After your helmet, your skinsuit and your position, one last – but not least! – parameter comes into play in the quest for the smallest fictions: your tires. Which tires for which rolling coefficient? This is what we are going to explain in this article.
Your helmet matters!
Your head creates turbulence
In order to improve your aerodynamic efficiency, choosing the right helmet is essential and can save you up to 15 watts. When you are riding your bike, your head is exposed to the wind and creates significant aerodynamic turbulence because of its spherical shape.
Your helmet can reduce turbulence
To mitigate this effect it is important to smooth the airflow as much as possible behind your head and along your back. The time trial helmet is the way to give your head a more streamlined shape and to significantly reduce the drag behind it. In order to achieve this, it is important to adapt your helmet to your body shape and position.
Choosing the helmet that suits you is essential
The ideal helmet is specific to each person because it depends on factors such as the morphology of the cyclist, his inclination on the bike and the shape of his back among others. So how do you know which helmet is right for you? There is no secret other than testing, testing, and re-testing different models whenever you change your position.
Aeroscale helps you choose the helmet that fits your body
On the left is an example of a typical 30′ test session aiming at comparing 3 TT helmets, each one tested 3 times. The statistical distribution of the 3 tests is represented with a box blot chart. Most notably is that the dispersion of results is less than that of the average between the different helmets, allowing to conclude with a great confidence that the LAS helmet is in that case about 0.002m² (or 2W@43km/h) faster than the Giro, and about 0.006m² (or 6W@43km/h) faster than the POC helmet.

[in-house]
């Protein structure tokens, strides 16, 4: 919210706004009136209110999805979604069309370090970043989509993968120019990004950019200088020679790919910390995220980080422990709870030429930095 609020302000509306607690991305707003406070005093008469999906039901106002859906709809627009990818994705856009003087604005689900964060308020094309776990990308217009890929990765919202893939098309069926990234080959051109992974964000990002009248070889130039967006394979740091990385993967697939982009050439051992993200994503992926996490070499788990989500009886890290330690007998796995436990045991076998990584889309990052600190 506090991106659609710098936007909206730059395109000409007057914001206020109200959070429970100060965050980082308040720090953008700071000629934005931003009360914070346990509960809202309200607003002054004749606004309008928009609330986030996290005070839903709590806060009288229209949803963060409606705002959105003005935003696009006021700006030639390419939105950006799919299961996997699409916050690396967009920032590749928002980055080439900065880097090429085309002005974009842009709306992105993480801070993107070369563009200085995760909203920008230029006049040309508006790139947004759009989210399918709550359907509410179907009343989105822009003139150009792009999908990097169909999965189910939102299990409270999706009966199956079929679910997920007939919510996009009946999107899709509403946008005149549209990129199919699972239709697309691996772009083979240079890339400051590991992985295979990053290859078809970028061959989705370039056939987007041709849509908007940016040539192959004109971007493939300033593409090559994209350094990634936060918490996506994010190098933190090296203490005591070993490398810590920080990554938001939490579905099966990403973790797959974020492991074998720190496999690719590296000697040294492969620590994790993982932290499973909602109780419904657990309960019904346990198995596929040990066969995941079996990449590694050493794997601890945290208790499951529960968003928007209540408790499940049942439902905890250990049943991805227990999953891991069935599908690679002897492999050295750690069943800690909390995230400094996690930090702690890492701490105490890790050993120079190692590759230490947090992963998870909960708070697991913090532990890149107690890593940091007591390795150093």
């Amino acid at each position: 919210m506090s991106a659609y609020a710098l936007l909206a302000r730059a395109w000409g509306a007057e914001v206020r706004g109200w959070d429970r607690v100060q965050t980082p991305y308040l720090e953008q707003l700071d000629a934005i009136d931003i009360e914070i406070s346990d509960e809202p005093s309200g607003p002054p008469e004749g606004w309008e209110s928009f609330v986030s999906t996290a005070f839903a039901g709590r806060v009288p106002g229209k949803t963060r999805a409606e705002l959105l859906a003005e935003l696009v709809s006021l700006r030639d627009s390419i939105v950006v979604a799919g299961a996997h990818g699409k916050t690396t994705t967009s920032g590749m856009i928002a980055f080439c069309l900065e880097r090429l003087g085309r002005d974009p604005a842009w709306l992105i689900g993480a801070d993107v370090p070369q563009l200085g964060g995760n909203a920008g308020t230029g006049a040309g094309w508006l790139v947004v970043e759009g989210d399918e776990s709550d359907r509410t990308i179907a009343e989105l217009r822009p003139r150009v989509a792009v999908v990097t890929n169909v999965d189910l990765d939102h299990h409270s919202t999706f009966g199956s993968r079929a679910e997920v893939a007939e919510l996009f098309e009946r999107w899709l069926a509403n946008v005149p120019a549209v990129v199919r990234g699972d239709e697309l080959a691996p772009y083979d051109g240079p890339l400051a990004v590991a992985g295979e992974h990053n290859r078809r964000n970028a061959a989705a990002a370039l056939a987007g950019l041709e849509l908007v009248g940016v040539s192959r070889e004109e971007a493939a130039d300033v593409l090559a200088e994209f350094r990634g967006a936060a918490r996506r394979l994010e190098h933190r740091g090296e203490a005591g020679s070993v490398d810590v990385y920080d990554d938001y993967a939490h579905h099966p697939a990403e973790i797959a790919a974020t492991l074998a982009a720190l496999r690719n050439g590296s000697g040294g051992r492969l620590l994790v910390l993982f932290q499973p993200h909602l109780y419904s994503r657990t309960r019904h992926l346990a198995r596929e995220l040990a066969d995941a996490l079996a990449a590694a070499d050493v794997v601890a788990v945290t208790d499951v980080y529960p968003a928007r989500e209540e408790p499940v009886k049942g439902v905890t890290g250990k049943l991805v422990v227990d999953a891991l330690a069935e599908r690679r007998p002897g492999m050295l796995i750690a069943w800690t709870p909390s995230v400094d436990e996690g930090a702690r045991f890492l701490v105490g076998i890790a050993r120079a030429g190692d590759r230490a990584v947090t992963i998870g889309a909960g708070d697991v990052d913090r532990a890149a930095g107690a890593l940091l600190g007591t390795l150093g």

Does one helmet fit all bodies? The answer is clearly no!
One might think based on the chart above that the POC is not a fast helmet in general compared to the Giro helmet. However, such assertion is not true as the helmet choice is intrinsically correlated to the body shape.
On the right is an example of another rider who tested the Giro and POC helmet. In this case the POC – while being more instable than the other helmets – appeared to be the fastest one!
We strongly recommend to not consider blindly that because such pro rider or team uses a particular helmet, this means this helmet is for you. I personally did this mistake at a time when I was not able to perform precise aerodynamics tests. I switched to a helmet that looked very fancy and fast because many fast pro riders in the Tour de France used it. I now can precisely estimate that this choice costed me more than 10W and made me drop in all TT classifications…
Conclusion : a helmet needs to be chosen very wisely based on actual aerodynamic tests.
Can we go really faster on a bike without taking your position into account? Impossible! Let’s find out how your position influences the aerodynamic drag and why it needs to be tuned to optimize the aerodynamic coefficients.
Did you know that even your skinsuit allows you to optimize your performance on a bike? This is 100% due to aerodynamic drag. The weaker it is, the faster you go. Let’s discover more about it.
Choosing your helmet depends on multiple variables, including your morphology. In order to save your energy, it’s important to make the most efficient helmet choice to match your morphology. But first let’s try to understand why.